1763

Proclamation of 1763 forbade all settlement to the west of the Appalachians.

1769

The first settler in Tennessee. William Bean, supposedly the first permanent settler in Tennessee built a cabin on Boone’s Creek near the Watauga River.

1770

Tennessee History | HISTORY: Latin America & Tennessee (8)

Photo Courtesey of the North Carolina Office of Archives and History, Raleigh, NC.

The seizure of Native American lands.

Ignoring the British prohibition against settling on Indian lands, back-country Virginians and North Carolinians built four different communities in northeastern Tennessee: on the Watauga River, in North Holston, in Nolichucky and Carter Valley. The white man’s goal was no longer to have trading privileges but to take possession of land.

These are the beginnings of the race to grab western lands. One standout is the most ambitious speculators was Richard Henderson of Hillsborough, North Carolina. He managed to organize a treaty with the Cherokee for the purchase of a vast tract of land (much of Kentucky and Tennessee: close to 20 million acres), in exchange for six wagons filled with products with a value of 10,000 British pounds. One Cherokee Chief, Dragging Canoe, opposed the sale of the ancestral lands and established the Chickamauga tribe that harassed the settlements for twenty years.http://sos.tn.gov/sites/default/files/Pgs.%20499-555%20State%20History.pdf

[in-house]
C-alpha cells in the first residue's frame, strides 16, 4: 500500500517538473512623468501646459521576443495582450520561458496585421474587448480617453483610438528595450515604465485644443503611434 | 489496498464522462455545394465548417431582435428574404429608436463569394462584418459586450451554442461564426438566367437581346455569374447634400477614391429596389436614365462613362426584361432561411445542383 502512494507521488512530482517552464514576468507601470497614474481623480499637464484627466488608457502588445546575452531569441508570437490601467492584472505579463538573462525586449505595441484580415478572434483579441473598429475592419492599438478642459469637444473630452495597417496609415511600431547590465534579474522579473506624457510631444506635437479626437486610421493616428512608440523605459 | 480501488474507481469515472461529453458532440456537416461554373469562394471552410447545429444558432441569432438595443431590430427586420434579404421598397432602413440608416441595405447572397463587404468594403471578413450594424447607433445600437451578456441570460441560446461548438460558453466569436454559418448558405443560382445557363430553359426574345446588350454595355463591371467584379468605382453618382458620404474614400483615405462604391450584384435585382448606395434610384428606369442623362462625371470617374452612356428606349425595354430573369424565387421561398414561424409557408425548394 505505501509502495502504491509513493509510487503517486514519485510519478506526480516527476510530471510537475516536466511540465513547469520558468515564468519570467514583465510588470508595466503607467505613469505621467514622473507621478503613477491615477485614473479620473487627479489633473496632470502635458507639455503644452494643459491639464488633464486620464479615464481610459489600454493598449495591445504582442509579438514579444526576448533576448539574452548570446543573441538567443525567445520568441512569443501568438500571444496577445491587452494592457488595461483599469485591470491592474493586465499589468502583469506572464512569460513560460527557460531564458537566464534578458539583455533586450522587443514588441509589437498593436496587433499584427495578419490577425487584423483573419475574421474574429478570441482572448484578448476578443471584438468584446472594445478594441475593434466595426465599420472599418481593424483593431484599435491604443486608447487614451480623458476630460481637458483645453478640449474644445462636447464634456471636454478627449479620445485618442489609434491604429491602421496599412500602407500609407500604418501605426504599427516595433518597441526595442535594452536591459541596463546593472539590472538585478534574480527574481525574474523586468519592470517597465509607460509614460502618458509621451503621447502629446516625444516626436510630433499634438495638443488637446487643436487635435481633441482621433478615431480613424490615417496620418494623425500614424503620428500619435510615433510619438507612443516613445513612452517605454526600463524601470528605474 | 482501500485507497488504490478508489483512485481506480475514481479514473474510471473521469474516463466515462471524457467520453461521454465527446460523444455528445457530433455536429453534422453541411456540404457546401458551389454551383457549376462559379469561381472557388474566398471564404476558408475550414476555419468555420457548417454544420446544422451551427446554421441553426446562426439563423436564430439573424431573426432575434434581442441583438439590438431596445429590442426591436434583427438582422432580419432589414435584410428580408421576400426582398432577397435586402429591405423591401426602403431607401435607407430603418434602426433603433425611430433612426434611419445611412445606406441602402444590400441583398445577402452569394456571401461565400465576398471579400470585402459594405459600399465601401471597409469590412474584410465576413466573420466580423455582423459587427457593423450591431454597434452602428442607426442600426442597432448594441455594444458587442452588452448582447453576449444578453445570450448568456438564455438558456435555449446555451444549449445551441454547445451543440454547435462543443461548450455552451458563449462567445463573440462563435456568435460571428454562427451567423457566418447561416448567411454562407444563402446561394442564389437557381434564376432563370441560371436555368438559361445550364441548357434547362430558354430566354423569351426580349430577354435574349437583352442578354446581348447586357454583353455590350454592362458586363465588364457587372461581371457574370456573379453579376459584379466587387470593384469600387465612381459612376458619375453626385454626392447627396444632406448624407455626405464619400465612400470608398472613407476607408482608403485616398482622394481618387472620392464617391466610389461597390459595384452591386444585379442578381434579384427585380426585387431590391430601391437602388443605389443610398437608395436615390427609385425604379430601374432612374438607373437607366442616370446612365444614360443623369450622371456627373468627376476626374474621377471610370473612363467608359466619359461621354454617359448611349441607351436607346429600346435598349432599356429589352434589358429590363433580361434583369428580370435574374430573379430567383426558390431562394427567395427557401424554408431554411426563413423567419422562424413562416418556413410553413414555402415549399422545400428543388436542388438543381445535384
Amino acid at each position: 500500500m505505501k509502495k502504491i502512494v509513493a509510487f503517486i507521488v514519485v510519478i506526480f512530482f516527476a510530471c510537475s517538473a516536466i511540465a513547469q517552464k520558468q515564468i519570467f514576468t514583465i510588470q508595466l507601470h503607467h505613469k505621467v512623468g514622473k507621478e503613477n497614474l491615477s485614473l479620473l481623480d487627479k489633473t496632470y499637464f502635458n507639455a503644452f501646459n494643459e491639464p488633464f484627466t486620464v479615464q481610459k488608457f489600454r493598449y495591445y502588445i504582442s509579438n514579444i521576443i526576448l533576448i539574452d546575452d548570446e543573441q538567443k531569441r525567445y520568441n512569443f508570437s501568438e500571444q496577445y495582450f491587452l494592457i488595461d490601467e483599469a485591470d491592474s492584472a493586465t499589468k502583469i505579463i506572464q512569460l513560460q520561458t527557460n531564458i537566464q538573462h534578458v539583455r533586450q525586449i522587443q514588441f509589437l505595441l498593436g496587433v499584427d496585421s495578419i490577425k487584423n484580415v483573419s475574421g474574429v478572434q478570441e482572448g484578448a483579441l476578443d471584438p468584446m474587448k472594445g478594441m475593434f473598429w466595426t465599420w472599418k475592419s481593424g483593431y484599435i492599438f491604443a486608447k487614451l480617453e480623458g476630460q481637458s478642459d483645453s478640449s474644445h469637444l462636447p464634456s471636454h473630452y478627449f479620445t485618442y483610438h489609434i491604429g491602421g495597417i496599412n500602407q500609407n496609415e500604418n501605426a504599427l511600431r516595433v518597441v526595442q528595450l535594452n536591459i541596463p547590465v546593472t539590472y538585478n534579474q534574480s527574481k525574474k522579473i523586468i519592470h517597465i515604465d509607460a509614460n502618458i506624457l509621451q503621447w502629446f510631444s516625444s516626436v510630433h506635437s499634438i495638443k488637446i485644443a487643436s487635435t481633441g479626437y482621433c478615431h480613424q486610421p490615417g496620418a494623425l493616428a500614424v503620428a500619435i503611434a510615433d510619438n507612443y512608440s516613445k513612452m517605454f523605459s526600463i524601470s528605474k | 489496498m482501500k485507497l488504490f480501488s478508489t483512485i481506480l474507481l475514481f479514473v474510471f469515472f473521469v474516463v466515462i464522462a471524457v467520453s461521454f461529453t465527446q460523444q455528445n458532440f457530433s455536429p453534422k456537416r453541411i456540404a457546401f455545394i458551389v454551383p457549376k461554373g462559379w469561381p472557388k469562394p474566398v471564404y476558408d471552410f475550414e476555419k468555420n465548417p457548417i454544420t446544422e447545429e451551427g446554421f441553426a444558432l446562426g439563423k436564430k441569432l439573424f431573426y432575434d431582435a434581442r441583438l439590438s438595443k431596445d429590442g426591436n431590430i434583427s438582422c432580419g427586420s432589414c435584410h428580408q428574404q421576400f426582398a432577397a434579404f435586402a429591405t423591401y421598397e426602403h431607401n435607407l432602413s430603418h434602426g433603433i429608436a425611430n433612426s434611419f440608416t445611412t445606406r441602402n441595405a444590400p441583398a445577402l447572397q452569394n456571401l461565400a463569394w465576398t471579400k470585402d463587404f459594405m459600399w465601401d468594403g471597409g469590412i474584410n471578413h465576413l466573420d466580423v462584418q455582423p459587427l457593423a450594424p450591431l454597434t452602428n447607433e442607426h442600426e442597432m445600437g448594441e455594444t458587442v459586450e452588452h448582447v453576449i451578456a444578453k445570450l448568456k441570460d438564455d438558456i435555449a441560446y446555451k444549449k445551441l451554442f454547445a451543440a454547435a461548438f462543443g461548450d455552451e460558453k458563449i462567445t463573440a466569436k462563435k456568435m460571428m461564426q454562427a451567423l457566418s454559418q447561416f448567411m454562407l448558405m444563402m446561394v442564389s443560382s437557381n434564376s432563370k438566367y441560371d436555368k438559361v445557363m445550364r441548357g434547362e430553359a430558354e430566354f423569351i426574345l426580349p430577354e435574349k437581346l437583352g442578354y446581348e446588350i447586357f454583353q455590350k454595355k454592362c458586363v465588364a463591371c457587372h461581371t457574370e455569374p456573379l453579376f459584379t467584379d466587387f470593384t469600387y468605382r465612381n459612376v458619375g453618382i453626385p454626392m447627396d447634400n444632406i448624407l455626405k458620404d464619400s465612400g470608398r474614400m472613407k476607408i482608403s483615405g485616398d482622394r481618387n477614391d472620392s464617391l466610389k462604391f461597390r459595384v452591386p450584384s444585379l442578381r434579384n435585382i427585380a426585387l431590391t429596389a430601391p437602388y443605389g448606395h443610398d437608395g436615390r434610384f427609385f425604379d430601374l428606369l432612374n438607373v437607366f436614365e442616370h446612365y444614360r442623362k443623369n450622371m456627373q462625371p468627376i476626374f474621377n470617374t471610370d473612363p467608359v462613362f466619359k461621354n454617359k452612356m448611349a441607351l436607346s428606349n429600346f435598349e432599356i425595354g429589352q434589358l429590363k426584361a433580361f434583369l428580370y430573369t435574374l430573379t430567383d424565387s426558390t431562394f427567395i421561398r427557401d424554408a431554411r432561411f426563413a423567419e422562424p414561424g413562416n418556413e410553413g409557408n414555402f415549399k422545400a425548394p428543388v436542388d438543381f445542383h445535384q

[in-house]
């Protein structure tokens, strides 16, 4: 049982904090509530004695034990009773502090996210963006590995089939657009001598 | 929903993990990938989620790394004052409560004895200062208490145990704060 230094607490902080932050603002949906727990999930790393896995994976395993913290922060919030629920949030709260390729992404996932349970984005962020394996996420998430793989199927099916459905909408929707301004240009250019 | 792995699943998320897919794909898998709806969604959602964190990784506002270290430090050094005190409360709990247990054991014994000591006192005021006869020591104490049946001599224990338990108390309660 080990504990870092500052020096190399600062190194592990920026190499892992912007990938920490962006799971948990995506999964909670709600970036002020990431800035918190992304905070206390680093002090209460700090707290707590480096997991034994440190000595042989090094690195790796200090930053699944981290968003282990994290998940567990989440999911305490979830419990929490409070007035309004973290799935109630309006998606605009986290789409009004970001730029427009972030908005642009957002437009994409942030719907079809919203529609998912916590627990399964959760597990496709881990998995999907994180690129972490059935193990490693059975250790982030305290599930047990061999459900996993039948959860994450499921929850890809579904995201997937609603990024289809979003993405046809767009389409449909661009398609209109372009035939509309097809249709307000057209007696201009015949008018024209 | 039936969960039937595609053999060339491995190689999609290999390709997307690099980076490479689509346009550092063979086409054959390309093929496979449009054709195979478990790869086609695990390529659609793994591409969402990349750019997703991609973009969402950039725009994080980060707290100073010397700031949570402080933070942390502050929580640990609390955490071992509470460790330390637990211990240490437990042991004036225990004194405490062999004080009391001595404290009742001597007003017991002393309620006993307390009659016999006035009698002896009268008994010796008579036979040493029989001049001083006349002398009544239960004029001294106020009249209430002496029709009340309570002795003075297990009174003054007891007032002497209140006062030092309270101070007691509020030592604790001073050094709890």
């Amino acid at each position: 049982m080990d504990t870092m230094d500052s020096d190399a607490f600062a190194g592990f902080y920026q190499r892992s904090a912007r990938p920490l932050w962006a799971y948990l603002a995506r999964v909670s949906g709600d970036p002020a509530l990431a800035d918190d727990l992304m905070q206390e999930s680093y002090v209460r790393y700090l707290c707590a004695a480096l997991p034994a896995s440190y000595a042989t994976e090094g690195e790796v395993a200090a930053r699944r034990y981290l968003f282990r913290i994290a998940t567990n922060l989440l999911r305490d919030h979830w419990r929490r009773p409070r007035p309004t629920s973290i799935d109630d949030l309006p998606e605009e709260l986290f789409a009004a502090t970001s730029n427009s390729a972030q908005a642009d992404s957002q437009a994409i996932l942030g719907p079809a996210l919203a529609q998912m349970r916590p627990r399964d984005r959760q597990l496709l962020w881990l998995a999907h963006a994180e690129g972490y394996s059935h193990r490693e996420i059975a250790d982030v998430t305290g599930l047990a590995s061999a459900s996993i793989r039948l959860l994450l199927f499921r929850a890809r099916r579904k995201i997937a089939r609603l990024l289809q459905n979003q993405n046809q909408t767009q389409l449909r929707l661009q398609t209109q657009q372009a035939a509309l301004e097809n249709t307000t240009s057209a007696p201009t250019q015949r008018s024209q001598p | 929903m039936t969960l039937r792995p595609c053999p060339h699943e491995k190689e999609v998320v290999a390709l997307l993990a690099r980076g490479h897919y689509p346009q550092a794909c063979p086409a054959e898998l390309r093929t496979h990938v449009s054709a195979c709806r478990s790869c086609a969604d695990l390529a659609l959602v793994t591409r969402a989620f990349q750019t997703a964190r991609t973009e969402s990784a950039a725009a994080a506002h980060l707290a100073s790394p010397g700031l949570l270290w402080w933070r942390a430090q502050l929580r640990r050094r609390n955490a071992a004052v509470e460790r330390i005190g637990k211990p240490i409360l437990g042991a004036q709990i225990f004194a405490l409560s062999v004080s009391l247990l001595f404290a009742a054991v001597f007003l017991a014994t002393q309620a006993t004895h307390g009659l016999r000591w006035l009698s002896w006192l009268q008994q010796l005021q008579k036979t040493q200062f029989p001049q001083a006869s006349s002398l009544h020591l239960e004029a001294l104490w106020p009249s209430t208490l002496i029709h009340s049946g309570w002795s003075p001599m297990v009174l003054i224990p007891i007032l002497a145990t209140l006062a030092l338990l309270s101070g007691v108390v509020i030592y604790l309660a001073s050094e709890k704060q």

1772

The Watauga Association. A manifesto of self-government (one of the first constitutions written in North America) for those who had moved to the area outside of the reach of organized government.

The aggressiveness of the settlers in the taking Native American lands created indigenous hostility so that the Native Americans sided with the British in the settlement conflict.

1775

The Transylvania Company, of North Carolina, bought a large tract of land from the Cherokee. Daniel Boone, who worked for the company, traced a path from Virginia (passing through Cumberland Gap) called “wilderness road” that was transformed into the principal road for the new settlements.

1776

The Beginning of the American Revolution

The Cherokee offensive was well-coordinated against the settlements of eastern Tennessee (the Battle of Island Flats and the attack of Fort Caswell). John Sevier, famous for his experience against Native Americans, led the Watauga settlers, resisted the attack and with the help of the militia from Virginia and North Carolina, invaded the Cherokee National, burning their villages.

Siding with the British during the American Revolution was disastrous for the Native Americans because it served the Americans as a pretext for reducing the tribe’s military power and encroach further on their land. In 1777, commissioners of Virginia and North Carolina negotiated the Long Island Treaty with the Cherokee.

1777-78

First six counties of the territory.

(Video) History of Tennessee

The territory, before becoming a state, fought to have a political voice and suffered without protection afforded by an organized government. The territory was formed by six counties from the west of North Carolina: Washington, Sullivan, and Green and East Tennessee and from the east; Davidson, Sumner and Tennessee in the Middle district.